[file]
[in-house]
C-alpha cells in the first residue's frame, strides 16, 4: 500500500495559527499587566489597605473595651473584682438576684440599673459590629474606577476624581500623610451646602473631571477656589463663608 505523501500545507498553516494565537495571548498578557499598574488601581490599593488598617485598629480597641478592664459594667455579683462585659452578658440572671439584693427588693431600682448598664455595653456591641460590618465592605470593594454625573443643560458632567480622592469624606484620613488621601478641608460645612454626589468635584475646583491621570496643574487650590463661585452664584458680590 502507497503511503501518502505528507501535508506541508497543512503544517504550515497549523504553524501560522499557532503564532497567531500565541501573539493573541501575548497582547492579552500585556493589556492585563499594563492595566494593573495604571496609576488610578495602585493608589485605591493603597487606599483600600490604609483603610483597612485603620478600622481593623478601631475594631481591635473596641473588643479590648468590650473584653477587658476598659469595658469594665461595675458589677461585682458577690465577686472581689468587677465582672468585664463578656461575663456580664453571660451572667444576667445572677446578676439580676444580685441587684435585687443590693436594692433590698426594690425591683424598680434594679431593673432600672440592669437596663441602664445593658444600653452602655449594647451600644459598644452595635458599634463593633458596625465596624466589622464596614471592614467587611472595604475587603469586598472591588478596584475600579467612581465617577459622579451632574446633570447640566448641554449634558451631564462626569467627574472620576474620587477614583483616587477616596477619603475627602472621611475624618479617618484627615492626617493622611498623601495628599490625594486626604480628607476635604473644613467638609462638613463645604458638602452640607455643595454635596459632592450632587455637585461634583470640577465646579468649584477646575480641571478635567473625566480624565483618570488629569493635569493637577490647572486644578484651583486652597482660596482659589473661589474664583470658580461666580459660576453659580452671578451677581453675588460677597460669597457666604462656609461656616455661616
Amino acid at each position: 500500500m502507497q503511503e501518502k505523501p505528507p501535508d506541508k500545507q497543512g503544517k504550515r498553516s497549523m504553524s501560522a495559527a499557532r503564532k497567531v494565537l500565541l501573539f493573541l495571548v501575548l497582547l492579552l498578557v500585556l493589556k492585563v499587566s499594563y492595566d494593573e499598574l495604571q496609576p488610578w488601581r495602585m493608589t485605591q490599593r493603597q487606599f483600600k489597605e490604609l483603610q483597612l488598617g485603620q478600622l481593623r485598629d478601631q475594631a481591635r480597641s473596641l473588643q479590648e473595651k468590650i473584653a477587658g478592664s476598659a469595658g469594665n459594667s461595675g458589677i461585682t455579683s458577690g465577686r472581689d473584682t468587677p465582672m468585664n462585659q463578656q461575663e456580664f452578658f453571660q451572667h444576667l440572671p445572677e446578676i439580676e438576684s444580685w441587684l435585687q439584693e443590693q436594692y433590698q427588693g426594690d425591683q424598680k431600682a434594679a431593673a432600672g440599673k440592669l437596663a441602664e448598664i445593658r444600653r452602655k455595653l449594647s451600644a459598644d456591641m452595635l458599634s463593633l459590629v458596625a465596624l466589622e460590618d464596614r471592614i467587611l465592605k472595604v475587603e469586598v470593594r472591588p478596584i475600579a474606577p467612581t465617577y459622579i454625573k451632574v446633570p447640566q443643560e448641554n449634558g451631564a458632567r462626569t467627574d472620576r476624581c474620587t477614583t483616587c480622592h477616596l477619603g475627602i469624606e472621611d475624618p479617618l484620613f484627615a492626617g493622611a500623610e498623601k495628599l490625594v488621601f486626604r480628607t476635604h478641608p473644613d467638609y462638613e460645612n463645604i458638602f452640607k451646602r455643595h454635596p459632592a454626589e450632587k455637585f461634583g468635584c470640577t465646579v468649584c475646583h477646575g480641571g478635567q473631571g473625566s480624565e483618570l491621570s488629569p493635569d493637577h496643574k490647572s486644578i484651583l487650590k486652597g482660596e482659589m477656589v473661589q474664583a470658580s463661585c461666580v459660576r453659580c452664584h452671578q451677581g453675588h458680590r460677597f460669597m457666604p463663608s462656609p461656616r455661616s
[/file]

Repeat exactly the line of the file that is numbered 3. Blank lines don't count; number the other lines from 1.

Amino acid at each position: 500500500m502507497q503511503e501518502k505523501p505528507p501535508d506541508k500545507q497543512g503544517k504550515r498553516s497549523m504553524s501560522a495559527a499557532r503564532k497567531v494565537l500565541l501573539f493573541l495571548v501575548l497582547l492579552l498578557v500585556l493589556k492585563v499587566s499594563y492595566d494593573e499598574l495604571q496609576p488610578w488601581r495602585m493608589t485605591q490599593r493603597q487606599f483600600k489597605e490604609l483603610q483597612l488598617g485603620q478600622l481593623r485598629d478601631q475594631a481591635r480597641s473596641l473588643q479590648e473595651k468590650i473584653a477587658g478592664s476598659a469595658g469594665n459594667s461595675g458589677i461585682t455579683s458577690g465577686r472581689d473584682t468587677p465582672m468585664n462585659q463578656q461575663e456580664f452578658f453571660q451572667h444576667l440572671p445572677e446578676i439580676e438576684s444580685w441587684l435585687q439584693e443590693q436594692y433590698q427588693g426594690d425591683q424598680k431600682a434594679a431593673a432600672g440599673k440592669l437596663a441602664e448598664i445593658r444600653r452602655k455595653l449594647s451600644a459598644d456591641m452595635l458599634s463593633l459590629v458596625a465596624l466589622e460590618d464596614r471592614i467587611l465592605k472595604v475587603e469586598v470593594r472591588p478596584i475600579a474606577p467612581t465617577y459622579i454625573k451632574v446633570p447640566q443643560e448641554n449634558g451631564a458632567r462626569t467627574d472620576r476624581c474620587t477614583t483616587c480622592h477616596l477619603g475627602i469624606e472621611d475624618p479617618l484620613f484627615a492626617g493622611a500623610e498623601k495628599l490625594v488621601f486626604r480628607t476635604h478641608p473644613d467638609y462638613e460645612n463645604i458638602f452640607k451646602r455643595h454635596p459632592a454626589e450632587k455637585f461634583g468635584c470640577t465646579v468649584c475646583h477646575g480641571g478635567q473631571g473625566s480624565e483618570l491621570s488629569p493635569d493637577h496643574k490647572s486644578i484651583l487650590k486652597g482660596e482659589m477656589v473661589q474664583a470658580s463661585c461666580v459660576r453659580c452664584h452671578q451677581g453675588h458680590r460677597f460669597m457666604p463663608s462656609p461656616r455661616s